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Working Process Interactions into Product Design

Medical Device & Diagnostic Industry Magazine | MDDI Article Index

An MD&DI April 1997 Column

DESIGNER'S TOOLBOX

Developing a successful product can depend on considering the effects of process conditions when designing plastics-based medical devices.

To effectively design medical devices with plastics in mind, it is necessary to know not only the nominal physical properties of the materials, but also the effects of processing on those properties. Plastics performance is very process dependent.

Polyethylene, a widely used material in medical applications, is strongly influenced by processing. For instance, depending on the cooling rate, the crystallinity of polyethylene can range from 20 to 80%. It is evident from Figure 1 that material stiffness over that range can vary more than tenfold from the minimum to the maximum crystallinity attainable in processing.

For example, when a flexible syringe bulb blow molded from low-density polyethylene was cloudy and tended to crack when pressed, it was necessary to decrease the material's stiffness for proper function. The inadequate control of the part's crystallinity was cured by both a design change and a process change. Reducing the wall thickness of the bulb, increasing the cooling rate, and cooling the bulb wall more rapidly during blow molding by injecting liquid carbon dioxide into the interior of the bulb solved the problem. The result was a clear, flexible, and crack-resistant part.

A rigid connector molded from polyethylene presented a different problem related to crystallinity level. The needle connector end of a syringe was adapted to accept a tapered needle connector. Because the designer desired a clear syringe barrel, the product required different cooling rates to control the plastic's crystallinity, which determines transparency and stiffness. The solution was to first make the syringe wall as thin as possible. Second, the wall in the connector section of the syringe was made thicker. To do these two things at one time, the process was changed by adjusting cooling flows to make the mold temperature hotter in the connector section and colder in the syringe wall.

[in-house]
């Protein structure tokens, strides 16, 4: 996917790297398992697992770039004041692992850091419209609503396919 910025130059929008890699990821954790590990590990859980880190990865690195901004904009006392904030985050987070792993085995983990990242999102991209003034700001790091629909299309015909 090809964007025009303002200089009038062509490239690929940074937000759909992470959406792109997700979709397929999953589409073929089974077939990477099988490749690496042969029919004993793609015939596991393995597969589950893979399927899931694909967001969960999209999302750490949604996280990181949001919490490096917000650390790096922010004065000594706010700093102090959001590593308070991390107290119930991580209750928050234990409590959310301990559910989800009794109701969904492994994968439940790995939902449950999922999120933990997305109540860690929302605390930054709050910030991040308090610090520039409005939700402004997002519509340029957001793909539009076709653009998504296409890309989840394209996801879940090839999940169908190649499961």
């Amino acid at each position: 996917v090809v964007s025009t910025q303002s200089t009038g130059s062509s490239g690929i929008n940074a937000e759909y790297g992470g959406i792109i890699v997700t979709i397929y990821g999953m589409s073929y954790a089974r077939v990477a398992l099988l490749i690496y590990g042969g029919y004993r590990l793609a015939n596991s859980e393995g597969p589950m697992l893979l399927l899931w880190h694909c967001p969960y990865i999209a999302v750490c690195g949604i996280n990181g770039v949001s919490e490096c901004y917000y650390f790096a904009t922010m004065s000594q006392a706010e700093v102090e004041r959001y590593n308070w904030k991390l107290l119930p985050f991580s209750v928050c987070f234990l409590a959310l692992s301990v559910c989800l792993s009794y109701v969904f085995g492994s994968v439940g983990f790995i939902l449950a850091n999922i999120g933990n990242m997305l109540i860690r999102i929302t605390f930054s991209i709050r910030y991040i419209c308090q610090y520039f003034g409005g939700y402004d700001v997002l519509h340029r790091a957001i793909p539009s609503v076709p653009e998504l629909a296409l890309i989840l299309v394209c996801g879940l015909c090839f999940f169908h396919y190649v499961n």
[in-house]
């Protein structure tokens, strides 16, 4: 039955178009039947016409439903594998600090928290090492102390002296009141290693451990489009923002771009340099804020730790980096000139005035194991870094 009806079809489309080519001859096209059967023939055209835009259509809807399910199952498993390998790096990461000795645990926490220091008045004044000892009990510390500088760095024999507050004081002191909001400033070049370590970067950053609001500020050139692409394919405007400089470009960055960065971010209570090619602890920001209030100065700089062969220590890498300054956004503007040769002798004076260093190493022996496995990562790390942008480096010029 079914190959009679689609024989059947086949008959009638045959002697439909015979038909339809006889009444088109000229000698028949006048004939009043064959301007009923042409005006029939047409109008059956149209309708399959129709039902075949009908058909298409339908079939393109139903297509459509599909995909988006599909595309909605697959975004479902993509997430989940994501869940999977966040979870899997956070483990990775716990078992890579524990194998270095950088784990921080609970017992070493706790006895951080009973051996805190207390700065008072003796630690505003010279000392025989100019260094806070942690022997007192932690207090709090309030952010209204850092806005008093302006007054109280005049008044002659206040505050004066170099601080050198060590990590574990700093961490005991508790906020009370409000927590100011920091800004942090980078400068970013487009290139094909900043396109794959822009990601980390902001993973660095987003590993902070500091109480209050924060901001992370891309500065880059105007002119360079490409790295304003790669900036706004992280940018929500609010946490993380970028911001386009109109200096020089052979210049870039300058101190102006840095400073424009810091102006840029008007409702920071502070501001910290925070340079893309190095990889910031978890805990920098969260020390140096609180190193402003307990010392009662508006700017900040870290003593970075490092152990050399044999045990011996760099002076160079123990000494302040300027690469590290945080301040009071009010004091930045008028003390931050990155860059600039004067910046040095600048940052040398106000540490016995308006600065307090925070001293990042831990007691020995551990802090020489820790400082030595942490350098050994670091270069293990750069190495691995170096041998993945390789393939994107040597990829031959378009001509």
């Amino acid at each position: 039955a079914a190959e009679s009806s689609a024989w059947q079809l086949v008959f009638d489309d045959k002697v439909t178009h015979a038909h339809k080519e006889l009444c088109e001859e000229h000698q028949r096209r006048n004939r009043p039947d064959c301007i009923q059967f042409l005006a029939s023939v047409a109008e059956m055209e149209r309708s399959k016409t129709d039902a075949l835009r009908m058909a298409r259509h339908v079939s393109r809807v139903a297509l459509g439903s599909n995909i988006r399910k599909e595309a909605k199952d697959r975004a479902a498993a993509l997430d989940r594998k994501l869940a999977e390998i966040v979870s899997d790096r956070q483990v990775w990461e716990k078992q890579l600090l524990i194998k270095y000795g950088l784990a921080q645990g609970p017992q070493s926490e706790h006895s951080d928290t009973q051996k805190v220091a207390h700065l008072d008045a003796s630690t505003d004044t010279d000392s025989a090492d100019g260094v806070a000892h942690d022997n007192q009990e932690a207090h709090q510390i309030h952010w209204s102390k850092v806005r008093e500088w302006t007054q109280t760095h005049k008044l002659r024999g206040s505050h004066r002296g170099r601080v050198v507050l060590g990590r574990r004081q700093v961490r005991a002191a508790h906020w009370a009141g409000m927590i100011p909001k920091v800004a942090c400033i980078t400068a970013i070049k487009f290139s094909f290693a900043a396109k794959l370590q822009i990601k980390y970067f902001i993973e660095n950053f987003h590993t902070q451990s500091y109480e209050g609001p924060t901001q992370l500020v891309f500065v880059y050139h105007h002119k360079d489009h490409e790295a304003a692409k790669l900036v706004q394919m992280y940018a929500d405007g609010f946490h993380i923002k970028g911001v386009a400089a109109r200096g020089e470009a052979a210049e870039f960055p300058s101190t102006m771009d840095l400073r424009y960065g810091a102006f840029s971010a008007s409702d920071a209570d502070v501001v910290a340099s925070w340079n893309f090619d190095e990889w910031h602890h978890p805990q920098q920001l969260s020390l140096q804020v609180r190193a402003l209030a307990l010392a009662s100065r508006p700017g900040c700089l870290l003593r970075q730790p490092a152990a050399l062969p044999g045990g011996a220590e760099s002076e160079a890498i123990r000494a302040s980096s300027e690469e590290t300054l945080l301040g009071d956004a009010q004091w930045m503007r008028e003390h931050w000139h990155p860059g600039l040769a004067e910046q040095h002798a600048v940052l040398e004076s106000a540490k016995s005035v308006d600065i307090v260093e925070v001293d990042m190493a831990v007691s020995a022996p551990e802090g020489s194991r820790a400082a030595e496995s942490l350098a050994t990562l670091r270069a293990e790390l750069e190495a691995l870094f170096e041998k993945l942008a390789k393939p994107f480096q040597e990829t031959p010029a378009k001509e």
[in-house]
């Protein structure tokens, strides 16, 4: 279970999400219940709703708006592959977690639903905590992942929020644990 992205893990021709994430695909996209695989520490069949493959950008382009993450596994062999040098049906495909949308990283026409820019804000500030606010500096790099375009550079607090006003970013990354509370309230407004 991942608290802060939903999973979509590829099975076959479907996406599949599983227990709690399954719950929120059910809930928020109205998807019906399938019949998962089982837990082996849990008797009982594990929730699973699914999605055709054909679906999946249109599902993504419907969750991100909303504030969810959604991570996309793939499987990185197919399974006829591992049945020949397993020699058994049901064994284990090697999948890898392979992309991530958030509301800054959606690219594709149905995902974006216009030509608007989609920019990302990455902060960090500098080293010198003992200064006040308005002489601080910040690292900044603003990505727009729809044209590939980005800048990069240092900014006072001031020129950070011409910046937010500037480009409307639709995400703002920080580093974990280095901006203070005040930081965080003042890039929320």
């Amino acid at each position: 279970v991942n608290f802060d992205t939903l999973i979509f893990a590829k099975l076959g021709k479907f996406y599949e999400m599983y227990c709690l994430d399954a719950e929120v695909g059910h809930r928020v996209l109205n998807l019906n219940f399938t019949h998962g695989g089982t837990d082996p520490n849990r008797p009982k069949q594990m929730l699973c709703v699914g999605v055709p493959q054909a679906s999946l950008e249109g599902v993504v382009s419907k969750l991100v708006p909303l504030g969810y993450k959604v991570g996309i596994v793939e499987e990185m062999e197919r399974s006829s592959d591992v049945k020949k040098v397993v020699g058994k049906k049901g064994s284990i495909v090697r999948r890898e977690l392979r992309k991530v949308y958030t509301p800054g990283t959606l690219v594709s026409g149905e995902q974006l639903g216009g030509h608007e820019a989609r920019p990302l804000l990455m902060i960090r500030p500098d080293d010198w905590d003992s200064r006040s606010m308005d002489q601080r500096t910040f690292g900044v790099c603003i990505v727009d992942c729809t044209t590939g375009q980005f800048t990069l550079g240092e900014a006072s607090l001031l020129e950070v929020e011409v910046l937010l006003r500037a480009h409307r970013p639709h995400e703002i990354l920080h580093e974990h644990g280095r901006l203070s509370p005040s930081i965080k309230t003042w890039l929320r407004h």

A plastic's crystallinity level also affects other properties. Materials become hazy and disperse light at high crystallinity, but are transparent at low crystallinity. The permeability of a material increases at low crystallinity; so does the solubility of other substances in the resin. The material's surface wetting characteristics and surface electric charging patterns, both of which may affect performance in a medical application, change with crystallinity levels as well.

Several other conditions are important and process sensitive. Polymer orientation, the aligning of molecules that occurs in most processing, has significant effects on the properties of the material, with strength and stiffness increasing in the oriented direction. Highly oriented polymers have lower gas and liquid permeability and better solvent resistance than do less-oriented ones. They are tougher and resist impact forces.

Figure 1. Stiffness modulus of polyethylene as a function of crystallinity at 25°C.

Molded-in stresses--a related problem--are a result of processing conditions. These stresses are generated when a plastic melt is forced to flow after it is partially set, a condition that results from incorrect process settings on the molding machine. Extremely thin walls in the part can also cause molded-in stresses which, in turn, can cause deterioration of the physical properties of the material. They increase the danger of environmental stress-cracking and can lead to distortion of the part during heat sterilization.

Molded-in stresses, orientation, and crystallinity levels are dependent on part design and on mold and tool design. In the manufacturing process, the plasticized material flows through the filling paths, creating the part walls and other elements. Process conditions such as filling rate, filling pressure, melt temperature, and cycle time must be adjusted to make the part to specifications.

This brief article has addressed a few conditions to consider in the design of plastics-based medical products that use molded parts. Such processes as extrusion, sheet forming, and others have different limitations that design engineers must consider to avoid an unsuccessful product. Polymer physical chemistry conditions must also be considered in order to make successful low-risk products for high-risk applications.

Sidney Levy is the principal of Sidney Levy P.E. and Associates (La Verne, CA), an engineering and consulting firm. This article is based on material from Plastics Product Design Engineering Handbook, 2d ed, by Levy and Dubois.


Copyright © 1997 Medical Device & Diagnostic Industry
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